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Wednesday, August 04, 2010

Researchers Explore Ecological Connections between Species that Migrate Through Salt and Fresh Waters and Their Oceanic Predators

Maine’s Kennebec and Penobscot Rivers focus of coastal sampling study

The coastal waters off of the Kennebec and Penobscot Rivers in the Gulf of Maine will soon be the focus of NOAA researchers seeking to detect the movement of fishes that live part of their lives in these rivers and part in the ocean, and the role these species play in the Gulf of Maine’s food web.

“Diadromous fish – those that migrate between fresh and salt water habitats during their lifetimes such as alewife, blueback herring, shad, and American eel - are an important food source for a number of oceanic species,” said Jason Link, a fisheries biologist at the Woods Hole Laboratory of NOAA’s Northeast Fisheries Science Center (NEFSC).

“Atlantic cod, goosefish, striped bass and other economically important fish species eat these smaller diadromous species, but we know little about the magnitude of their role as prey for these oceanic predators,” Link said. “Determining the ecological effects that changes in the abundance of river-run species are having on these marine species is challenging. Some research has been done, but gaps exist in our understanding which we hope to fill with this pilot project.”

Link and colleagues will sample the ocean waters in the vicinity of the Kennebec and Penobscot Rivers August 11-28 from the NEFSC’s 72-foot Research Vessel Gloria Michelle, based at the Woods Hole Laboratory. Sampling will be conducted several miles offshore, not in the rivers, to determine the extent to which oceanic predators are eating the diadromous species.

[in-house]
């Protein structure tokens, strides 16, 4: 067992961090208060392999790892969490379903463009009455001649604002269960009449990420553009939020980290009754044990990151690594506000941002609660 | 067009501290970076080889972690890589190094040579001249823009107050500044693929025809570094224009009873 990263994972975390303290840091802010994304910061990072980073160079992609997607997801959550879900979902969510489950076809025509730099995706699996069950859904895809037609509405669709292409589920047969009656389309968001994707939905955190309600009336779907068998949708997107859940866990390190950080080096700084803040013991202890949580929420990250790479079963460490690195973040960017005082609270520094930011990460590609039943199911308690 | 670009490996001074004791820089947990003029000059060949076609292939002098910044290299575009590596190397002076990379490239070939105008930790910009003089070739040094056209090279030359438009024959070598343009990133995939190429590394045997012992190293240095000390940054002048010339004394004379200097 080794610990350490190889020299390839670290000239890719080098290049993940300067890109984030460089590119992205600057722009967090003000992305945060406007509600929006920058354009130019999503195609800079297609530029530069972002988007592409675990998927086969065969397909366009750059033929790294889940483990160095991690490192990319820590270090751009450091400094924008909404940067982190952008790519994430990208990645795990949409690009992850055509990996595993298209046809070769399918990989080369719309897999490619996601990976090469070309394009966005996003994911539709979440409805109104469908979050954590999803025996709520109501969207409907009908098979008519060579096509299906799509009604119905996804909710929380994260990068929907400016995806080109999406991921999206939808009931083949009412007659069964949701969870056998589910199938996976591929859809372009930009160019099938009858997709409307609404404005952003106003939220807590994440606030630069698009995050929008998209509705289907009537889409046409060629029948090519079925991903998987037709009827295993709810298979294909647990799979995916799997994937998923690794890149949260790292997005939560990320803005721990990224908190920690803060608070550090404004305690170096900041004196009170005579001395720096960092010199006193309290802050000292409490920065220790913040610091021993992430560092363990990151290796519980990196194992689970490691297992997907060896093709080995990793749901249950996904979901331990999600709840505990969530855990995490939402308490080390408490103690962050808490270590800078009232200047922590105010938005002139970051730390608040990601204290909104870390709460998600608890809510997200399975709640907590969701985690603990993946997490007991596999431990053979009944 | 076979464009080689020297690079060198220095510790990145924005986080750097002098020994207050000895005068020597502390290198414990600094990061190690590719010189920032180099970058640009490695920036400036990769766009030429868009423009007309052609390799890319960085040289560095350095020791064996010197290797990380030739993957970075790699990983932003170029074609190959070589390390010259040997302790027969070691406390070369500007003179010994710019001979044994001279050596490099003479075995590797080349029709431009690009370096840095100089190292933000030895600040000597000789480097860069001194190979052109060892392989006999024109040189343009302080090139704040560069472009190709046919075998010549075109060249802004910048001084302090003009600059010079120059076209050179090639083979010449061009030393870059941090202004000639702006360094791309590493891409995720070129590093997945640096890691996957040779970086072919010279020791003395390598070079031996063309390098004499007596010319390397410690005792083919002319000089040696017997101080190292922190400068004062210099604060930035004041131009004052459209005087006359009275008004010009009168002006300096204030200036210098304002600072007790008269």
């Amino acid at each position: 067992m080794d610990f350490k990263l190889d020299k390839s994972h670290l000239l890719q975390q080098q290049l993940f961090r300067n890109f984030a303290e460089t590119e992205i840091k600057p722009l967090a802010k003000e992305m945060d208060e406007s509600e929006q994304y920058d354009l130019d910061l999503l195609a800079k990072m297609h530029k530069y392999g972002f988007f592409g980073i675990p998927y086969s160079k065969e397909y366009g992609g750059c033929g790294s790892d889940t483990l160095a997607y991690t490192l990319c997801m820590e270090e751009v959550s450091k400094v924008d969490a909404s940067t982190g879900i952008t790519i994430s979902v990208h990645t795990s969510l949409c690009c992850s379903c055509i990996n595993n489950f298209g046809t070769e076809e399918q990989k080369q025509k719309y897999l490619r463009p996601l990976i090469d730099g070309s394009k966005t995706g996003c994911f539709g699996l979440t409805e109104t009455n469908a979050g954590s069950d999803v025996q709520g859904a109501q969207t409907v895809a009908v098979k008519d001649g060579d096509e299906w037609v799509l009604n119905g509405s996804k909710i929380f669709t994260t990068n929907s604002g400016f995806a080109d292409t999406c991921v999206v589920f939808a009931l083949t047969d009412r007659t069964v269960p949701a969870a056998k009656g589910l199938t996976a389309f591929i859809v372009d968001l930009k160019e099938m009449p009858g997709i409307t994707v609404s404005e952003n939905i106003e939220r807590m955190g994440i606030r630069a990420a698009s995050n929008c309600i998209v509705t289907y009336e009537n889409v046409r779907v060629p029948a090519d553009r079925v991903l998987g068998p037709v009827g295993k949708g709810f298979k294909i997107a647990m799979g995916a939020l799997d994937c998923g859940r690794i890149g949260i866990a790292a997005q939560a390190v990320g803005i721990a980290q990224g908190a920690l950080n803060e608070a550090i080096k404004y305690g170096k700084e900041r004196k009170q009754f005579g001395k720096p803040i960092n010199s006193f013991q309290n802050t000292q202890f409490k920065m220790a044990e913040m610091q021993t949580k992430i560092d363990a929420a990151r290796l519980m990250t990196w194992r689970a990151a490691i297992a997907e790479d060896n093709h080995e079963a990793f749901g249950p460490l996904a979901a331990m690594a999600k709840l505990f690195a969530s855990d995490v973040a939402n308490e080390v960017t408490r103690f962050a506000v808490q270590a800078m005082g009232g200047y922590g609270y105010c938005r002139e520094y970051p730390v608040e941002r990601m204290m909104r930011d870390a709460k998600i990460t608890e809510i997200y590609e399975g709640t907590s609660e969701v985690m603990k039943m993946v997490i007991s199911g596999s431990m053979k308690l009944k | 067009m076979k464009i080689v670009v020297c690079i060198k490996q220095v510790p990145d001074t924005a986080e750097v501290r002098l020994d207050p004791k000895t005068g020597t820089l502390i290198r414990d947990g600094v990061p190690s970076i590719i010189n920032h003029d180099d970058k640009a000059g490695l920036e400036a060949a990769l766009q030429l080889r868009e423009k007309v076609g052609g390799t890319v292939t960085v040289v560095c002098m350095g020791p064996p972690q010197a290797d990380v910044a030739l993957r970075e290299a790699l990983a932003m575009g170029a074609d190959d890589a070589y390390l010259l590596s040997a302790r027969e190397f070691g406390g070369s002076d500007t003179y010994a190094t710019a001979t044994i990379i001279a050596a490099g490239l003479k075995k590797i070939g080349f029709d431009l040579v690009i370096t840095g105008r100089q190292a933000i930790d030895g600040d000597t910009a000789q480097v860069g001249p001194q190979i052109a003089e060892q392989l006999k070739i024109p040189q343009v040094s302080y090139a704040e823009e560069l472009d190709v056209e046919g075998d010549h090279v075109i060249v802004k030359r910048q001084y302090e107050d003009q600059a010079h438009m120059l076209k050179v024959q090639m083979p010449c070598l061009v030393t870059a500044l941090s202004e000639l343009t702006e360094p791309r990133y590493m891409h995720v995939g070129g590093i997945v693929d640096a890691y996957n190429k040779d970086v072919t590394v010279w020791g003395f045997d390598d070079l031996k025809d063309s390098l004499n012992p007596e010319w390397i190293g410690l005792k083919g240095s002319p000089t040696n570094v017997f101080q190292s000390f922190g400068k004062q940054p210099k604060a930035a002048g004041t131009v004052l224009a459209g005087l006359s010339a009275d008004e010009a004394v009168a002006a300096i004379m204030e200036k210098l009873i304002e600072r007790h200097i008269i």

The research cruise, a joint effort between NOAA’s Northeast Fisheries Science Center and Northeast Regional Office, will use a bottom trawl designed specifically for Maine’s coastal waters. Once on deck, each net tow will be sorted and stomach samples collected from all of the predators for subsequent diet analysis in the laboratory. Standard and routine measurements, such as fish length and weight, will also be made.

“The planned sampling is adaptive and will avoid any fixed gear in the area,” Link said. Local fishermen have been hired to help crew the Gloria Michelle and to provide their expertise in sampling the areas offshore of the two rivers.

Juvenile alewives, blueback herring and American shad migrate to sea during late summer into fall, each species at a different time between the months of July and November. Link expects that the late summer sampling will detect the early migrating alewives and perhaps other species. He also plans to use the results from NEFSC’s annual fall bottom trawl survey, which is conducted much farther offshore, to provide information about other species that migrate through the Gulf of Maine.

The NEFSC has also been collaborating with the State of Maine’s Department of Marine Resources (DMR) surveys to collect additional stomach samples. Taken together, the two sets of sampling data should allow an evaluation of the quantity of diadromous species eaten by marine predators in the Gulf of Maine.

“Establishing a clear ecological connection between the river-run and ocean species would benefit future management of these stocks, especially as ecosystem-based fisheries management is implemented,” Link said.